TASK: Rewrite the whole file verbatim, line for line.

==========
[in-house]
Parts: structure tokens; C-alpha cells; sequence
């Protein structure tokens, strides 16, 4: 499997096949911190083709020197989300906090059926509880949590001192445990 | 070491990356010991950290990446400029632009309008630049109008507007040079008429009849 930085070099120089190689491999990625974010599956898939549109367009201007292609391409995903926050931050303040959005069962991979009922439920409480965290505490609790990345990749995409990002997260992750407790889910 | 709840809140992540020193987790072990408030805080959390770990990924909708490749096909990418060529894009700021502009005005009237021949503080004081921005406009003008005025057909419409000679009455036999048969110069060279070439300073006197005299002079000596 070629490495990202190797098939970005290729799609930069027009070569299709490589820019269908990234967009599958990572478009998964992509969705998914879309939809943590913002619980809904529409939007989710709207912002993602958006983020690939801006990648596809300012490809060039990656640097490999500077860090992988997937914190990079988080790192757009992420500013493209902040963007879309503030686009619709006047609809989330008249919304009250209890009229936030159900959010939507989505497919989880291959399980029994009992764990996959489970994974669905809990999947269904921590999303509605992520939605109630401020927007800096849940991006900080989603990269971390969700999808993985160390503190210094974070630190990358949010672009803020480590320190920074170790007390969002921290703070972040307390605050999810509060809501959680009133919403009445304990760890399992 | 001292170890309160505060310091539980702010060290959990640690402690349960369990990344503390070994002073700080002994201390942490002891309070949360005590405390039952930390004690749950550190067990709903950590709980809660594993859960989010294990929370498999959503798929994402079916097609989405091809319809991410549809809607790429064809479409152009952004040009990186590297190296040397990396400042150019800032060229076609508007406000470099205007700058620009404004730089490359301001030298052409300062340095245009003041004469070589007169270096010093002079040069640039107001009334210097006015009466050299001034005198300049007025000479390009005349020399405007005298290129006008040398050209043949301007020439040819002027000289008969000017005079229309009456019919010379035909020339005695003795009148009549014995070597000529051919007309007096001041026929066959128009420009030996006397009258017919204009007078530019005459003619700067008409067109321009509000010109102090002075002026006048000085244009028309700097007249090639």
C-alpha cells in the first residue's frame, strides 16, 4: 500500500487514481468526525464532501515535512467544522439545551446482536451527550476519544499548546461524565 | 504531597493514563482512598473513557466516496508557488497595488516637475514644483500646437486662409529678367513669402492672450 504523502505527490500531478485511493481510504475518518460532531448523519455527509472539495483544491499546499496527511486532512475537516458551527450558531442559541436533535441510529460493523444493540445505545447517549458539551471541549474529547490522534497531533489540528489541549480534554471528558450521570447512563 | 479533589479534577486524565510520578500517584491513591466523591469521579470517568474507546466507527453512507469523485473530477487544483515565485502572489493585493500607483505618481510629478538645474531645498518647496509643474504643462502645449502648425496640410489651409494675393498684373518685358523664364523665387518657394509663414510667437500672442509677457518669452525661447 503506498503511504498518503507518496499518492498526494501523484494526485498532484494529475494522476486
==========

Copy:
[in-house]
Parts: structure tokens; C-alpha cells; sequence
């Protein structure tokens, strides 16, 4: 499997096949911190083709020197989300906090059926509880949590001192445990 | 070491990356010991950290990446400029632009309008630049109008507007040079008429009849 930085070099120089190689491999990625974010599956898939549109367009201007292609391409995903926050931050303040959005069962991979009922439920409480965290505490609790990345990749995409990002997260992750407790889910 | 709840809140992540020193987790072990408030805080959390770990990924909708490749096909990418060529894009700021502009005005009237021949503080004081921005406009003008005025057909419409000679009455036999048969110069060279070439300073006197005299002079000596 070629490495990202190797098939970005290729799609930069027009070569299709490589820019269908990234967009599958990572478009998964992509969705998914879309939809943590913002619980809904529409939007989710709207912002993602958006983020690939801006990648596809300012490809060039990656640097490999500077860090992988997937914190990079988080790192757009992420500013493209902040963007879309503030686009619709006047609809989330008249919304009250209890009229936030159900959010939507989505497919989880291959399980029994009992764990996959489970994974669905809990999947269904921590999303509605992520939605109630401020927007800096849940991006900080989603990269971390969700999808993985160390503190210094974070630190990358949010672009803020480590320190920074170790007390969002921290703070972040307390605050999810509060809501959680009133919403009445304990760890399992 | 001292170890309160505060310091539980702010060290959990640690402690349960369990990344503390070994002073700080002994201390942490002891309070949360005590405390039952930390004690749950550190067990709903950590709980809660594993859960989010294990929370498999959503798929994402079916097609989405091809319809991410549809809607790429064809479409152009952004040009990186590297190296040397990396400042150019800032060229076609508007406000470099205007700058620009404004730089490359301001030298052409300062340095245009003041004469070589007169270096010093002079040069640039107001009334210097006015009466050299001034005198300049007025000479390009005349020399405007005298290129006008040398050209043949301007020439040819002027000289008969000017005079229309009456019919010379035909020339005695003795009148009549014995070597000529051919007309007096001041026929066959128009420009030996006397009258017919204009007078530019005459003619700067008409067109321009509000010109102090002075002026006048000085244009028309700097007249090639």
C-alpha cells in the first residue's frame, strides 16, 4: 500500500487514481468526525464532501515535512467544522439545551446482536451527550476519544499548546461524565 | 504531597493514563482512598473513557466516496508557488497595488516637475514644483500646437486662409529678367513669402492672450 504523502505527490500531478485511493481510504475518518460532531448523519455527509472539495483544491499546499496527511486532512475537516458551527450558531442559541436533535441510529460493523444493540445505545447517549458539551471541549474529547490522534497531533489540528489541549480534554471528558450521570447512563 | 479533589479534577486524565510520578500517584491513591466523591469521579470517568474507546466507527453512507469523485473530477487544483515565485502572489493585493500607483505618481510629478538645474531645498518647496509643474504643462502645449502648425496640410489651409494675393498684373518685358523664364523665387518657394509663414510667437500672442509677457518669452525661447 503506498503511504498518503507518496499518492498526494501523484494526485498532484494529475494522476486